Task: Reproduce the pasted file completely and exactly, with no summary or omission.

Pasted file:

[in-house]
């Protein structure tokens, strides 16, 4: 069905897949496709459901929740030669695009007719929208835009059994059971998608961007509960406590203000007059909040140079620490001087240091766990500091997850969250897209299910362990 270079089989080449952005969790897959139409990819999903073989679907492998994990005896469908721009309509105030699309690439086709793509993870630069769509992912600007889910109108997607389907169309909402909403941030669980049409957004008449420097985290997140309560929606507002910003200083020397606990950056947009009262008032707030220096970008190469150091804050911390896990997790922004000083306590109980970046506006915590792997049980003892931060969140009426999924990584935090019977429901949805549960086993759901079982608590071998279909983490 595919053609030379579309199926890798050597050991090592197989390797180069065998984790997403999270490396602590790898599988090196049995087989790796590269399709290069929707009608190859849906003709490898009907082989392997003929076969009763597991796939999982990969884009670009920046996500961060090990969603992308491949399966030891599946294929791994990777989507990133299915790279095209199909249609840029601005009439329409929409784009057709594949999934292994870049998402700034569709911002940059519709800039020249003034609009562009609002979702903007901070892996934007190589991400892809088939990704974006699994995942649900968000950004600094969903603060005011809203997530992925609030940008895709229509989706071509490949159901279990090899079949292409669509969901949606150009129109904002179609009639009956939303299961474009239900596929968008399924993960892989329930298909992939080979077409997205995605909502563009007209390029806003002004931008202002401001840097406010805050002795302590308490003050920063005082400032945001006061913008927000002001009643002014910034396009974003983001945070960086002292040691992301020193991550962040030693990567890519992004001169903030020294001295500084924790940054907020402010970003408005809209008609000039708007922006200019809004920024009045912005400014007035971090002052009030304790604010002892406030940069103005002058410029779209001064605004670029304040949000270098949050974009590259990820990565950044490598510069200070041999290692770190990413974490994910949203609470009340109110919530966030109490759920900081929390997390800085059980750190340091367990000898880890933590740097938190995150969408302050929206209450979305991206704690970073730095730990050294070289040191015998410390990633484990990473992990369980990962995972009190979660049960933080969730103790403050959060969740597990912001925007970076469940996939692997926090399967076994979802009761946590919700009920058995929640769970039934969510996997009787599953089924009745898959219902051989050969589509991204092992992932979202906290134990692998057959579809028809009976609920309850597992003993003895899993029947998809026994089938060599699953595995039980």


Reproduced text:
[in-house]
């Protein structure tokens, strides 16, 4: 069905897949496709459901929740030669695009007719929208835009059994059971998608961007509960406590203000007059909040140079620490001087240091766990500091997850969250897209299910362990 270079089989080449952005969790897959139409990819999903073989679907492998994990005896469908721009309509105030699309690439086709793509993870630069769509992912600007889910109108997607389907169309909402909403941030669980049409957004008449420097985290997140309560929606507002910003200083020397606990950056947009009262008032707030220096970008190469150091804050911390896990997790922004000083306590109980970046506006915590792997049980003892931060969140009426999924990584935090019977429901949805549960086993759901079982608590071998279909983490 595919053609030379579309199926890798050597050991090592197989390797180069065998984790997403999270490396602590790898599988090196049995087989790796590269399709290069929707009608190859849906003709490898009907082989392997003929076969009763597991796939999982990969884009670009920046996500961060090990969603992308491949399966030891599946294929791994990777989507990133299915790279095209199909249609840029601005009439329409929409784009057709594949999934292994870049998402700034569709911002940059519709800039020249003034609009562009609002979702903007901070892996934007190589991400892809088939990704974006699994995942649900968000950004600094969903603060005011809203997530992925609030940008895709229509989706071509490949159901279990090899079949292409669509969901949606150009129109904002179609009639009956939303299961474009239900596929968008399924993960892989329930298909992939080979077409997205995605909502563009007209390029806003002004931008202002401001840097406010805050002795302590308490003050920063005082400032945001006061913008927000002001009643002014910034396009974003983001945070960086002292040691992301020193991550962040030693990567890519992004001169903030020294001295500084924790940054907020402010970003408005809209008609000039708007922006200019809004920024009045912005400014007035971090002052009030304790604010002892406030940069103005002058410029779209001064605004670029304040949000270098949050974009590259990820990565950044490598510069200070041999290692770190990413974490994910949203609470009340109110919530966030109490759920900081929390997390800085059980750190340091367990000898880890933590740097938190995150969408302050929206209450979305991206704690970073730095730990050294070289040191015998410390990633484990990473992990369980990962995972009190979660049960933080969730103790403050959060969740597990912001925007970076469940996939692997926090399967076994979802009761946590919700009920058995929640769970039934969510996997009787599953089924009745898959219902051989050969589509991204092992992932979202906290134990692998057959579809028809009976609920309850597992003993003895899993029947998809026994089938060599699953595995039980």